Do you keep saying you want to start meal planning? But you don’t have the time to sit down and decide what you are going to feed your family for the whole week?
Maybe you tried meal planning, but life got too hectic, and your meal plan failed miserably.
Or perhaps you are planning your weekly meals, but you absolutely hate doing it and wish it could be streamlined in some way.
If any of these things ring true with you, then you need a meal planning system in place that will help you easily create your meal plan and stick to it.
Today I am going to help you with that! There are many ways to create a system for meal planning. But today I am going to focus on helping you create a meal-planning binder.
First, let’s talk about the benefits of having a meal plan and sticking to it.
The way I see it, there are three main benefits of making and sticking to a meal plan.
First and foremost, meal planning allows you to control what you are putting into your body, making it much healthier for you and your family than getting takeout or going out to eat.
Secondly, you are going to save so much money by meal planning! The less you eat out, the more money you will save.
Lastly, there is nothing better than a good old-fashioned meal, where you sit around the kitchen table with your family! You will create an atmosphere that will allow for family bonding and togetherness.
It will create the kind of memories your kids will remember when they get older. That makes it worth it, don’t you think?
Okay, so let’s get talking about how to create a meal planning binder!
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How to create a meal planning binder
The benefits of having a meal planning binder (or another meal planning system) are clear. You will have all of your meal-planning paraphernalia in one place.
When you are organized and have everything together, you will be able to quickly and easily grab your binder and start meal planning!
So the first thing you have to do is gather all the supplies to create a meal planning binder.
But real quick…as you know, meal planning will definitely save you money. If you want to save even more money by getting cashback on some of the groceries you were going to buy anyway, you should definitely try Ibotta.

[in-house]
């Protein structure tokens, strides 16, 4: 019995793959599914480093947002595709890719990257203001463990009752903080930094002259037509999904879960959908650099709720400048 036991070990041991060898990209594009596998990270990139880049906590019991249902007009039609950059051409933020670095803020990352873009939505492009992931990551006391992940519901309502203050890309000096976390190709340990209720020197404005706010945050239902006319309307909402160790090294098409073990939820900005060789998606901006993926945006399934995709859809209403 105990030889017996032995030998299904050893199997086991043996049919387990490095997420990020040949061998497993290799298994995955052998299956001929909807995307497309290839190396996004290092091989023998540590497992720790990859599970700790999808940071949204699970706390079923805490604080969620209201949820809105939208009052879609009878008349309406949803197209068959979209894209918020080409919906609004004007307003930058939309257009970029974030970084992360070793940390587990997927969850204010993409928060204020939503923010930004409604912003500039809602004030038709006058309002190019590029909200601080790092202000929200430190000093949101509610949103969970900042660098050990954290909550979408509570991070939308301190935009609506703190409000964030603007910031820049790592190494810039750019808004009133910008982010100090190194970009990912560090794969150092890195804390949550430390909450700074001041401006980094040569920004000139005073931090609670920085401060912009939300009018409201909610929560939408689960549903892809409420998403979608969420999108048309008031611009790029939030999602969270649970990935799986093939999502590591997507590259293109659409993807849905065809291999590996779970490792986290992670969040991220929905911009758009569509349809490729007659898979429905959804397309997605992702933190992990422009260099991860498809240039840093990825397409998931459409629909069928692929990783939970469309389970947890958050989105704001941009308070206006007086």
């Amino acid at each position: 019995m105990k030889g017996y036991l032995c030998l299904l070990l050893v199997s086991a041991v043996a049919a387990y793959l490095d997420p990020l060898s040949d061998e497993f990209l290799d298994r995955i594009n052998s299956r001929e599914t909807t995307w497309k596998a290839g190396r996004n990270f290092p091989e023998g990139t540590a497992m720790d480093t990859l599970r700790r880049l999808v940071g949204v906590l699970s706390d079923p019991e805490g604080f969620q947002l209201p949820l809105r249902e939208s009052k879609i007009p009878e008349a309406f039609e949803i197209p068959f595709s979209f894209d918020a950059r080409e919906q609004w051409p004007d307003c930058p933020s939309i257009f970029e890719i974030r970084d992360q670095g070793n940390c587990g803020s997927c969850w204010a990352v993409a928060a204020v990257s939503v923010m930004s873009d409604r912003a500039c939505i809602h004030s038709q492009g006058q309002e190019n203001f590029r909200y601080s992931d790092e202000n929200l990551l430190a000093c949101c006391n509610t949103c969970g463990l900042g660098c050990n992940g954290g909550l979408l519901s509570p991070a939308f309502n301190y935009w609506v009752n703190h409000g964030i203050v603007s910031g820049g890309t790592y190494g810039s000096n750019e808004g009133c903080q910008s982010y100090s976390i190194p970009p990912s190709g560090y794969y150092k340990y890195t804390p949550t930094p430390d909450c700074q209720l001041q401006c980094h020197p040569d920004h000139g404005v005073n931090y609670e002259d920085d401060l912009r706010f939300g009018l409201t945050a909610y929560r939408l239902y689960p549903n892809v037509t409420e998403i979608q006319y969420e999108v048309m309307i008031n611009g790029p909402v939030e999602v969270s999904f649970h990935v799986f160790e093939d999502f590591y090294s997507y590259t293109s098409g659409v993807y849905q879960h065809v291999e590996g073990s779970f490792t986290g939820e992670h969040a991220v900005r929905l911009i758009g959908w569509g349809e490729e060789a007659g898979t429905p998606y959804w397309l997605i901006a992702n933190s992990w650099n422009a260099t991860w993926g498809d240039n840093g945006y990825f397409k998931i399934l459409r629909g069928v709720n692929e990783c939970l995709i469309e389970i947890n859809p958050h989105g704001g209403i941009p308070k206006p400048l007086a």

Ibotta is a cash-back app that is free to download and use. New users that sign up through this link can earn up to $20 in welcome bonuses!
So if you don’t have Ibotta yet, you can sign up here.
Also, if you absolutely hate meal planning or you have tried it, and you just can’t seem to figure out a system that works for you (and you’ve already tried a meal planning binder without success), you should take a look at $5 Meal Plan.
$5 Meal Plan is a meal plan service that sends you weekly meal plans right to your inbox and the grocery list for the meal plan already done for you!
All you have to do is check off the things you already have and head to the grocery store to get the rest.
Most of the meals work out to be around $2 per person. And it’s only $5 a month!
So if you would like to check it out, they have a free 14-day trial you can sign up for here.
- Meal Planning on a Budget
- Quick and Easy Ways to Reuse Leftover Food
- Easy Meal Planning with Dinner Theme Nights
- The Easy Way to Make a Monthly Meal Plan
Materials you will need to create a DIY meal-planning binder
The ring size will depend on the number of pages you will keep in it. If you will be doing weekly meal planning and plan to keep all of your previous weeks of meals, you may want a one-inch binder.
If you are doing monthly meal planning or weekly meal planning on a monthly calendar, you may be able to get away with a half-inch binder.
Also, decide if you will keep any recipes in your binder. If you use any handwritten recipes or prefer to print recipes out (instead of going online every time you need them), you may want the larger ring-size binder.
I would also suggest using a binder with a see-through pocket on the front, so you can put the current week’s meal plan inside the pocket to refer to. Here is an example of a binder with a clear front pocket.
Blank notebook paper or my meal planning guide printables
You can definitely use blank notebook paper in your binder to create your meal plan. But if you want meal planning sheets that are a little more user-friendly, you can download my meal planning guide for free meal planning binder printables.
The free meal planning binder printables you’ll receive are:
- a cheat sheet to help you get started
- a monthly calendar
- a sample monthly meal plan
- a weekly meal planner with a grocery list
- a place to write your family’s favorite meals
- an inventory list
- ideas for theme nights and side dishes
- tips for success
You can download my meal planning guide here, and I will send it right to your inbox!
Clear pockets/page protectors (optional)
If you are keeping recipes in your binder, you may want to consider getting some of these clear page protectors to keep them in. These clear pockets will protect your recipes from spills and splatters when you are referring to them while cooking.
A set of dividers in your meal planning binder will help keep you organized. You can separate your binder into sections like “meal plan,” “favorite meals,” “food inventory,” and “recipes.”
Once you have your binder set up, it’s time to determine your method of meal planning to figure out the best way to use your new meal planning binder to set yourself up for success.
Meal Planning Methods
I’m going to tell you about three different ways you can meal plan so you can figure out how best to use your new meal planning binder so it works for you!
Weekly meal planning
Creating a meal plan weekly is probably the place to start if you are brand new at meal planning. Weekly meal planning will keep you from getting overwhelmed when trying to come up with meals for your family.